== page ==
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The Archaeological Survey of India (ASI) was set up in 1861 to preserve and conserve sites of national importance. Over the years, it has been the custodian of 3,677 monuments and archaeological sites in India.
They has also excavated sites and restored monuments in many foreign countries and in the process has brought back to life the historical and civilizational links that India cherished and nourished with its neighbors and others beyond the neighborhood. This photo feature highlights some of the outstanding conservation efforts of ASI beyond our borders.
The conservation of the 12th Century Angkor Wat temples between 1986 and 1992 are perhaps the most outstanding project that the ASI has undertaken outside India. More recently, it restored the Ta Prohm temple which is considered the most significant of the temples of the Angkor region.
Lao PDRASI has conserved and restored the fifth century Vat or Wat Phou Hindu temple complex in southern Laos.
The ASI has undertaken conservation and restoration of the Ananda temple in Bagan. It has prepared a list of 2,230 monuments and 892 unexcavated ancient mounds in the area.
A team of ASI archaeologists excavated burial mounds (in the picture) in Hamad town in Bahrain in 1983. It excavated 70 graves, six Indus seals, and a circular steatite seal with Indus script.
An ASI team restored and reorganized the Museum of the Armed Forces located inside the 17th-century fortress of Sao Miguel (picture) in Luanda in 1988-89. The team rearranged exhibits in Prehistory, Portuguese, Comrade Agostinho Neto, and Struggle for Independence Galleries.
In the early 1960s, ASI teams excavated Buddhist archaeological sites in Sidharthanagar, Kapilvastu, Tilaurakot, and Lumbini (in the picture). In 1965, another team carried out an iconographical survey to discover rare images like Shiva as Ekpada-Trimurti, Chandra riding on a chariot of geese, Mahesha-samhara, etc.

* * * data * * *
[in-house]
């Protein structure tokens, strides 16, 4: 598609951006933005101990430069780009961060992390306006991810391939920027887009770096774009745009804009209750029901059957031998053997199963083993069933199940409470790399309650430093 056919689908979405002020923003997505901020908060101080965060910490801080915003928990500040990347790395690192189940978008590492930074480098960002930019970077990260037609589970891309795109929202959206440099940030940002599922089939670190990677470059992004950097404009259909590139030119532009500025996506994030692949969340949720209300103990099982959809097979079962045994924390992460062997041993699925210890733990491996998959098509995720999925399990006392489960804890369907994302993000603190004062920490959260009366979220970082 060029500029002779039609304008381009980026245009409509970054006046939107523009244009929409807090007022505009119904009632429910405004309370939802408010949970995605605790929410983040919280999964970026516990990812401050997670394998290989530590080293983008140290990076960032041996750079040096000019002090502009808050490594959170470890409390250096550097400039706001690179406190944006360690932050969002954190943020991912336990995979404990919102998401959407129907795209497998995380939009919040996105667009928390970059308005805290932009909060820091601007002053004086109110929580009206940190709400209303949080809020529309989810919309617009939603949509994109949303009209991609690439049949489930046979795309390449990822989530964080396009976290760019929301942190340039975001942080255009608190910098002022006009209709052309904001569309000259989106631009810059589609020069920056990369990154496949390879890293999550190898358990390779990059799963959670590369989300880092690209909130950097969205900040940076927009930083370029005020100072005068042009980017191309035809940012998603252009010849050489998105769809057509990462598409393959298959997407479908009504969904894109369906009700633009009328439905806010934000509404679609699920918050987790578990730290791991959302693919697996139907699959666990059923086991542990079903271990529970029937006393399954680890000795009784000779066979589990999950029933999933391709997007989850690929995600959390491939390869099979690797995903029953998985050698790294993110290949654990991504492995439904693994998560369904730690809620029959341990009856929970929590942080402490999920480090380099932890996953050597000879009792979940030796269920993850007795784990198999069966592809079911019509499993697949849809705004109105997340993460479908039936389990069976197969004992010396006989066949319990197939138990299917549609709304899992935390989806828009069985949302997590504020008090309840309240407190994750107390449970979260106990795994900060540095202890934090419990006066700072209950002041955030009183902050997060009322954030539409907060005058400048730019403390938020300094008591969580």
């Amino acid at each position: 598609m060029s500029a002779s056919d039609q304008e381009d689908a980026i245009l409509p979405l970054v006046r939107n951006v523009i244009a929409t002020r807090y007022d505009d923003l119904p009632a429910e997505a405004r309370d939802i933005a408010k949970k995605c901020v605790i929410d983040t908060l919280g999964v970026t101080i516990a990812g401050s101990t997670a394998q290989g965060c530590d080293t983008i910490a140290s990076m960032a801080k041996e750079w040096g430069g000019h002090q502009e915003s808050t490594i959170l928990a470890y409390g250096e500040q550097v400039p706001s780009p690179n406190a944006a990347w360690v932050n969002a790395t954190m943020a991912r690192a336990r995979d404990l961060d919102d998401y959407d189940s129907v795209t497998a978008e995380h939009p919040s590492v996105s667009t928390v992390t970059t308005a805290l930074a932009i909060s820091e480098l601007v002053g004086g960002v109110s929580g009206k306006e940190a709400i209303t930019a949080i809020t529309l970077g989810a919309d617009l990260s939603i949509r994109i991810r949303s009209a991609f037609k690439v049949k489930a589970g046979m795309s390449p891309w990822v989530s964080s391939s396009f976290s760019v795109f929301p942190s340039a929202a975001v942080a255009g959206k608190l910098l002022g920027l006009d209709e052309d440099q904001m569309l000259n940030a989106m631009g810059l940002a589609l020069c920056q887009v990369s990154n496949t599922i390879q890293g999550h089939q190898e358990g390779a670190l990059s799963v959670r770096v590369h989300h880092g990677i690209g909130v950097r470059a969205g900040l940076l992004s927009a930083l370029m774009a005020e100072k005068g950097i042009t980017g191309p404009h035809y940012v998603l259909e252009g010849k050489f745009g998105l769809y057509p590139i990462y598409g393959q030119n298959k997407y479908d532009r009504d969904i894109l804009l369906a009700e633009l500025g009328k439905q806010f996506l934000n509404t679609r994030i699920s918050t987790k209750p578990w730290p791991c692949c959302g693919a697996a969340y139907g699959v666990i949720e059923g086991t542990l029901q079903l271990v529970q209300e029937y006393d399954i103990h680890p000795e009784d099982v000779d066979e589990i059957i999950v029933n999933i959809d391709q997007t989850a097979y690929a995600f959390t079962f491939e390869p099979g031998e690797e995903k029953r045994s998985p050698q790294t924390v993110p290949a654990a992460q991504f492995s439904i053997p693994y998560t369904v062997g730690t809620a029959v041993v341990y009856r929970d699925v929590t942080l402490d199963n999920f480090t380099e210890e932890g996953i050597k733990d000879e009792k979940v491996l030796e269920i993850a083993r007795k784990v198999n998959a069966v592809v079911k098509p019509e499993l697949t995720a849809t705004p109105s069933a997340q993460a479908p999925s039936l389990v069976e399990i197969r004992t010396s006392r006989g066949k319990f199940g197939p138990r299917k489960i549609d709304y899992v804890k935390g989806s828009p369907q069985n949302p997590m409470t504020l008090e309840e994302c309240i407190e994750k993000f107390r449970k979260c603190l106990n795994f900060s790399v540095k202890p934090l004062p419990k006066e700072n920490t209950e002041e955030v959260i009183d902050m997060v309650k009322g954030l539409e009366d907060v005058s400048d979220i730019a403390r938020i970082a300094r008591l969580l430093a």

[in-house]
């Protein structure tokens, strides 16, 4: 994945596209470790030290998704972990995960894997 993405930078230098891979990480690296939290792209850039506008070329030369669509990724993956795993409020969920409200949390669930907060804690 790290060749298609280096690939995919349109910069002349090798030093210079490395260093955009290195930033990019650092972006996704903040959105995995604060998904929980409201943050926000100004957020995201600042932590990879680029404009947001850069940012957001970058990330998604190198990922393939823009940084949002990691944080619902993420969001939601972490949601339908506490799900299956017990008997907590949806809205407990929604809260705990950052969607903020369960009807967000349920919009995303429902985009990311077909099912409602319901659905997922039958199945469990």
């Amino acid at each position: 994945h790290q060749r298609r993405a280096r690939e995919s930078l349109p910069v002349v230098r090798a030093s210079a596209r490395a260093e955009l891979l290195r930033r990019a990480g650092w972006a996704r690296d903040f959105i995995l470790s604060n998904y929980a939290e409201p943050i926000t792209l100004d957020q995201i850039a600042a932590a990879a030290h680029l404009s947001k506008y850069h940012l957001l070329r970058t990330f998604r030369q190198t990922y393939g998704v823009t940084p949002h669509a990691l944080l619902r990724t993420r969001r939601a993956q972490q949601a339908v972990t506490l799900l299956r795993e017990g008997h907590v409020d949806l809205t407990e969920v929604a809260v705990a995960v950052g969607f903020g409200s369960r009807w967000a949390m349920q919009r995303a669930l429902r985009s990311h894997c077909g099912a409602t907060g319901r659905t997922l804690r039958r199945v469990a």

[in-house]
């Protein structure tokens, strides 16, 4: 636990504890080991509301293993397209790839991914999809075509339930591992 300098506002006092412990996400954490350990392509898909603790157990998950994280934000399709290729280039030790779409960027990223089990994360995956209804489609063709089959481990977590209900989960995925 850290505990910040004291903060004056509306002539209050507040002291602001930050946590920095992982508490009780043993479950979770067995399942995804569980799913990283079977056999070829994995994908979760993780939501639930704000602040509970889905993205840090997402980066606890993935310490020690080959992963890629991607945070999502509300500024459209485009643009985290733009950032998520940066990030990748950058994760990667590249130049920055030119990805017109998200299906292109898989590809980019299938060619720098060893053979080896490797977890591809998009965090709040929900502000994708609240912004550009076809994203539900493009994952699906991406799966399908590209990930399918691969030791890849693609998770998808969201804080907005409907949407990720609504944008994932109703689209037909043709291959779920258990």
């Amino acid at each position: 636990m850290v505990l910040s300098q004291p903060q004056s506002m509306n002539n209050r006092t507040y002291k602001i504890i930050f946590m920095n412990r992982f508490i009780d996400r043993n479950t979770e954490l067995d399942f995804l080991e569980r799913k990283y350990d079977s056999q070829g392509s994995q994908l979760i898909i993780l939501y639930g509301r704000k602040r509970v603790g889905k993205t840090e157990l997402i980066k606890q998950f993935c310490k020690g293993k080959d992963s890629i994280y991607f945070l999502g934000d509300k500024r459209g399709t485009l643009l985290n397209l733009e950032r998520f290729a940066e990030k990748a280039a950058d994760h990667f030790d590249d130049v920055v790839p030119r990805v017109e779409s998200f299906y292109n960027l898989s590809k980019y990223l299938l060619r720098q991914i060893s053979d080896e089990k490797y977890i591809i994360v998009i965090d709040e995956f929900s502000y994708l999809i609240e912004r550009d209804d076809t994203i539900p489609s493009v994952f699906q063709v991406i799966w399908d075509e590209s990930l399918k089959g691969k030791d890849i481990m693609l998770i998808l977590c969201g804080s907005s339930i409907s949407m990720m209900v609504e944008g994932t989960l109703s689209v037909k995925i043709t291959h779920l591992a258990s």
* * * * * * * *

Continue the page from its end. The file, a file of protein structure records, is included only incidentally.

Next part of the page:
The ASI conserved and restored the sixth-century Buddhas of Bamiyan and the 15th-century mosque at Balkh of Sufi leader Khwaja Abu Nasr Parsa in the 1960s. The Bamiyan Buddhas were destroyed in March 2001. The mosque at Balkh still stands. Teams also explored Harappan, Buddhist, and Asokan sites.
ASI teams have excavated sites in Kuramathi, Todd, and Nilandhe atolls which revealed Buddhist traits. Here you see the ruins of a Buddhist settlement found on a Maldivian island.
The ASI has recently undertaken the restoration of the Thiruketheeswaram temple in Mannar. The ancient temple was demolished by foreign colonizers in the 16th century. It was rebuilt in 1903 but suffered damages during the civil war
The ASI teams carried out the preservation of murals of Do de Drak, Nekhang- Lhakhang, and Mithragpe- Lhakhang of Tongsa Dzong in the late 1980s. Here you see the fortress of Tongsa Dzong.
In the early 1960s, an ASI team visited Nubia to explore, excavate, and salvage any ancient artifacts around Afyeh and Tumus. The two sites were falling in the submergence zone of the Sadd-el-Aali (Aswan) dam on the river Nile. The team discovered middle and late stone age tools.
Vietnam and Indonesia An ASI team has inspected the Mỹ Sơn group of temples (in the picture) in Vietnam and submitted a project report for conservation measures. A Survey team also visited the famous ancient Hindu temple at Borbudur to document it extensively.
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